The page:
Jean-Daniel Rinaudo, Bernard Barraqué

Chapter 9. Three Engineering Paradigms in the Historical Development of Water Services: More, Better and Cheaper Water to European Cities

The size and complexity of large cities creates the ‘urban water’ sustainability issue: where water transport and treatment technologies, public water services, including public water supply, sewage collection and treatment, and storm water control, had become the object of specific policies, separate from water resource allocation. Today, large metropolitan areas cannot take natural abundance for granted any more, and they need to protect and to manage water resources, if only to reduce the long term cost of transporting and treating water. In this chapter, we describe the historical development of water services in European metropolitan areas, placing the technological developments in their geographic, socio-economic, and political contexts. Our framework follows the successive contributions of three paradigms: civil engineering, sanitary engineering, and environmental engineering. Civil engineering has to do with the ‘quantity of water’, and it allows water to be moved in and out of cities, up hills, and under floors. Sanitary engineering has to do with ‘water quality’, and water treatment has given cities more freedom to take water from nearby rivers and to reduce impacts of sewer discharge. Lastly, environmental engineering has the potential to overcome supply-side shortcomings: it can use demand-side management, water conservation, water allocation flexibility; it can also provide an integrated approach to water services, water resources management, and land use policies.
Bernard Barraqué

Chapter 10. Investing in the Water Infrastructure of Tomorrow

The water sector today faces a complex range of challenges which mean it is increasingly important for water service providers (WSPs) to develop investment strategies that address growing uncertainty about operational, environmental, social, and economic constraints. Asset management provides an overarching framework within which infrastructure investment strategies can be formulated. While asset management is primarily concerned with maintaining service delivery, the concept can be extended to encapsulate broader sustainability objectives. In this chapter, we focus on the two main categories of capital investment: asset acquisition and asset renewals. Traditionally in the urban water sector, both types of investment have been undertaken within a framework focused on water supply, sewage disposal, and stormwater management separately. Increasingly, however, integrated urban water management (IUWM) concepts are being applied to address the broader sustainability, liveability, and productivity objectives of communities. Progress in implementing change is, however, constrained by lock-in effects of legacy infrastructure and associated institutional arrangements. Nevertheless, innovation at the scheme and project level still occurs. This leads to an overarching process of system hybridisation, the key factors behind this process being the normative values and risk perception of decision makers and other stakeholders. Two case studies are presented to illustrate the type of analysis that is undertaken to support investment decisions leading to this hybridisation. The first involves a traditional like-for-like pipe renewal, whereas the second relates to asset acquisition aligned with broader IUWM concepts. Both case studies highlight that the relative worth of an investment depends strongly on how broader environmental and social factors are considered. These are increasingly influencing infrastructure investment decisions in the transition to more sustainable urban water management.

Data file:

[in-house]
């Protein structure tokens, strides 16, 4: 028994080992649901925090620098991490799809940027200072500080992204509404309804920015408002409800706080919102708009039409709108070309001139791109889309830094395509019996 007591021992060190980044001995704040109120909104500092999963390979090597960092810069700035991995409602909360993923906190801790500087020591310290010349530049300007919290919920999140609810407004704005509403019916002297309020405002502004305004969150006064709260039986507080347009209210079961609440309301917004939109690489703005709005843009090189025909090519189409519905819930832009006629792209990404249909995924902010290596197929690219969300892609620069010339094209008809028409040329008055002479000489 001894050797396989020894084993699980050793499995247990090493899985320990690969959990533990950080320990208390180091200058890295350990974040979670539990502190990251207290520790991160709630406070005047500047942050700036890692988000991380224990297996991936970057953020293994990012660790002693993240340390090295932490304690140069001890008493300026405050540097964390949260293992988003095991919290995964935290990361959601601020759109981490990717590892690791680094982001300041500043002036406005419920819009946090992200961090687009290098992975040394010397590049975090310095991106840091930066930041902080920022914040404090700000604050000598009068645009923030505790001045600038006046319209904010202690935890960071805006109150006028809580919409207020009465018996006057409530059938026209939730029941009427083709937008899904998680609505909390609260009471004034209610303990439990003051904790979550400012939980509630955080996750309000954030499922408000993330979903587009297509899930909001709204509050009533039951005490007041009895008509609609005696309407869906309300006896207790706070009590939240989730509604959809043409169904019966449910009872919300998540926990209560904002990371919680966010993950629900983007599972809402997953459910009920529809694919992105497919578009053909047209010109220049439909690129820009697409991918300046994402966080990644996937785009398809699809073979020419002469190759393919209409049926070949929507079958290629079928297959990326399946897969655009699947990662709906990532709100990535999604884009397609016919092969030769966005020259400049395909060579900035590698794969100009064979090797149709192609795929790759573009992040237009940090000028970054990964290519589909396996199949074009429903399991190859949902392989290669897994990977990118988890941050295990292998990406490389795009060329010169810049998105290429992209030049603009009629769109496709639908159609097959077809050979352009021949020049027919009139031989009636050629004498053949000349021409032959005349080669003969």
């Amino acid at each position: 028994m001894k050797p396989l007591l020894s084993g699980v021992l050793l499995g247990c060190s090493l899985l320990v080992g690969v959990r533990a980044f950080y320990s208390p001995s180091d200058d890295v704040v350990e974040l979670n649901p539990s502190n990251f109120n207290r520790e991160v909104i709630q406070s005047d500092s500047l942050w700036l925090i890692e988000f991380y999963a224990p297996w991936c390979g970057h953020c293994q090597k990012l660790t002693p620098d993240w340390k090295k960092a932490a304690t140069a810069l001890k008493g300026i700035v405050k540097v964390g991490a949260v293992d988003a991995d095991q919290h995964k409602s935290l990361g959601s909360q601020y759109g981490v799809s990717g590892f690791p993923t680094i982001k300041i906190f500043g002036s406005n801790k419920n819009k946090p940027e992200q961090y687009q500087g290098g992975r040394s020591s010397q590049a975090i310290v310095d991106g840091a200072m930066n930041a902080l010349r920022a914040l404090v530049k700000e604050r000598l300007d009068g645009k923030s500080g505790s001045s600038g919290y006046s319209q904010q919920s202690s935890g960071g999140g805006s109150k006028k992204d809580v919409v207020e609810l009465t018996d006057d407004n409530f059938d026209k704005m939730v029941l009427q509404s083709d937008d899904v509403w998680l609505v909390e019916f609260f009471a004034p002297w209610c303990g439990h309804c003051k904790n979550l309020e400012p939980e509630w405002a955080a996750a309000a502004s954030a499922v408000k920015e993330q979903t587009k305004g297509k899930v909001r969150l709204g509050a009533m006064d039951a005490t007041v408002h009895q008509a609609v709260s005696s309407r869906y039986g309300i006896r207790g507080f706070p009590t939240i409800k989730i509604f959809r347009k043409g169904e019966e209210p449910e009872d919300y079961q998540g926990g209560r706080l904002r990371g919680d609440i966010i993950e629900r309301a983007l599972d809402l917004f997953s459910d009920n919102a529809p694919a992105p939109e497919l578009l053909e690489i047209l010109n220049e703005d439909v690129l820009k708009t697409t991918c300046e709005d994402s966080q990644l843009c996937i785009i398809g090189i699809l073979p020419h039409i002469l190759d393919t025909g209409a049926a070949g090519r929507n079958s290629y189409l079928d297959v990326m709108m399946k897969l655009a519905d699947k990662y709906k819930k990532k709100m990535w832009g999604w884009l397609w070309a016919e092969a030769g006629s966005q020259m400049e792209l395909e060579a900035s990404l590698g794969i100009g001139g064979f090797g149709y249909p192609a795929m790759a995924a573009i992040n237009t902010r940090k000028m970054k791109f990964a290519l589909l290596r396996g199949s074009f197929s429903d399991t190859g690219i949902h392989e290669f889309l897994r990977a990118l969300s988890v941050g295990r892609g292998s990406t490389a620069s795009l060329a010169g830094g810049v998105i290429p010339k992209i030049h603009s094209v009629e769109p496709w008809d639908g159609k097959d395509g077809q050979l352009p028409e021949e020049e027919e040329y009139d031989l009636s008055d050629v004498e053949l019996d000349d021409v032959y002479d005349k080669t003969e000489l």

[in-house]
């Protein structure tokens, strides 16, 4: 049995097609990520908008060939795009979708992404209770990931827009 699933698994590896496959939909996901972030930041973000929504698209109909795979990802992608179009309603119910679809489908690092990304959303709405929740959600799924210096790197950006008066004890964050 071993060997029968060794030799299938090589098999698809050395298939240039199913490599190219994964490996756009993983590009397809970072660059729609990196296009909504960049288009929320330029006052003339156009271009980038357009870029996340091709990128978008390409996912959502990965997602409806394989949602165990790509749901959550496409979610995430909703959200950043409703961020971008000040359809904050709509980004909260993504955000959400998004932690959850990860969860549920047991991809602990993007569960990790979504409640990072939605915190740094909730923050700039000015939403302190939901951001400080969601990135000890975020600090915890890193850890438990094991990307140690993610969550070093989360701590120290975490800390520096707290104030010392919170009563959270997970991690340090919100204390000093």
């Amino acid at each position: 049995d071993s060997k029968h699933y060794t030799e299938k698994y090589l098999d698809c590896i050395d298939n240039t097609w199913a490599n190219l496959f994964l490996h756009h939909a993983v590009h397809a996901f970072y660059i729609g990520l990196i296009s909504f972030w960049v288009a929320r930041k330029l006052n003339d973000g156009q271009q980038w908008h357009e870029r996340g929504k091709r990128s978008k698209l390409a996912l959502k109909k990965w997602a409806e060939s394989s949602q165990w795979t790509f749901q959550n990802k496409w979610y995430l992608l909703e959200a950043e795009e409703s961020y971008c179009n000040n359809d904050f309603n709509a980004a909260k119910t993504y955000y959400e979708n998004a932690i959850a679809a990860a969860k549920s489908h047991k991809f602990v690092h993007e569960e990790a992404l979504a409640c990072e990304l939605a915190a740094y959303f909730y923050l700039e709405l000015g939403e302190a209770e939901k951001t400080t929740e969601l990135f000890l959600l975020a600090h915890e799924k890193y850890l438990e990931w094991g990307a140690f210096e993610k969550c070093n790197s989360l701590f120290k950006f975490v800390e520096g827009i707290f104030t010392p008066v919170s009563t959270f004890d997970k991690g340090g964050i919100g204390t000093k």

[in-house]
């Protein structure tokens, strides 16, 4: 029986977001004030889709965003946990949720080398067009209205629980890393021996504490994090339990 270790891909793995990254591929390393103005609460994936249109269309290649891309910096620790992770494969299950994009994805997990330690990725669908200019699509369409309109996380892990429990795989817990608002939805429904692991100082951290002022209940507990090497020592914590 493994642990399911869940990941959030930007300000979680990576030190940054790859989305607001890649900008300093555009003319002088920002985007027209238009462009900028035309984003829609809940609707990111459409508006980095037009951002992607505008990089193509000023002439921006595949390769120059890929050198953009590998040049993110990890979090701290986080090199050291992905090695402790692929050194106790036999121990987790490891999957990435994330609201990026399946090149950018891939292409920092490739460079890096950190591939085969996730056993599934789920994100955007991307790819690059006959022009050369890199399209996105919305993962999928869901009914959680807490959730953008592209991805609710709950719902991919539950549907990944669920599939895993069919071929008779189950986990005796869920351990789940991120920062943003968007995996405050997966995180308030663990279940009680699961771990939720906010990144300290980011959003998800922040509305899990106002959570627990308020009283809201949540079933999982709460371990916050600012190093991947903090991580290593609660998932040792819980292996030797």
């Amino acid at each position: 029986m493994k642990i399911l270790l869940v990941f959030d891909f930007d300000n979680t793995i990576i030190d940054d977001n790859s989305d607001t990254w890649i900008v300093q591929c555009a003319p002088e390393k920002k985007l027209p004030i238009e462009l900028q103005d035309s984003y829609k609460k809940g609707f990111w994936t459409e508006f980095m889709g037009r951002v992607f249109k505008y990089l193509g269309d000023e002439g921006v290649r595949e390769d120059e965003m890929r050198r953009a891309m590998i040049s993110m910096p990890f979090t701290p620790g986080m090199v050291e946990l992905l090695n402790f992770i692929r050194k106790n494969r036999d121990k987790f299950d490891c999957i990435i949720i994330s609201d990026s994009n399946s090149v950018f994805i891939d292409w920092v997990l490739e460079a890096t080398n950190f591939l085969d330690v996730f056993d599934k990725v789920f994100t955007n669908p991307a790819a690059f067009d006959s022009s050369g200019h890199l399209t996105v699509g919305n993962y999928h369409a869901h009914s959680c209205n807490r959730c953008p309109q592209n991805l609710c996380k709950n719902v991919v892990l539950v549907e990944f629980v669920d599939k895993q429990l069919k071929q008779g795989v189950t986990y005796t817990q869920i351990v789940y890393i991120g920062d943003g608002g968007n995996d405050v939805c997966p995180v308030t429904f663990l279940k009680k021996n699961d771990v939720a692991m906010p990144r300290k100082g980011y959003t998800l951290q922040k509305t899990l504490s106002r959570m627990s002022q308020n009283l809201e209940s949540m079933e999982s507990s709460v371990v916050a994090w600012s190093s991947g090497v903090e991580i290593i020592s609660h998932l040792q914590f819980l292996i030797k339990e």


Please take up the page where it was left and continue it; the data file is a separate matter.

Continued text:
David R. Marlow, David J. Beale, Stephen Cook, Ashok Sharma

Water Demand and Water Economics


Chapter 11. Long-Term Water Demand Forecasting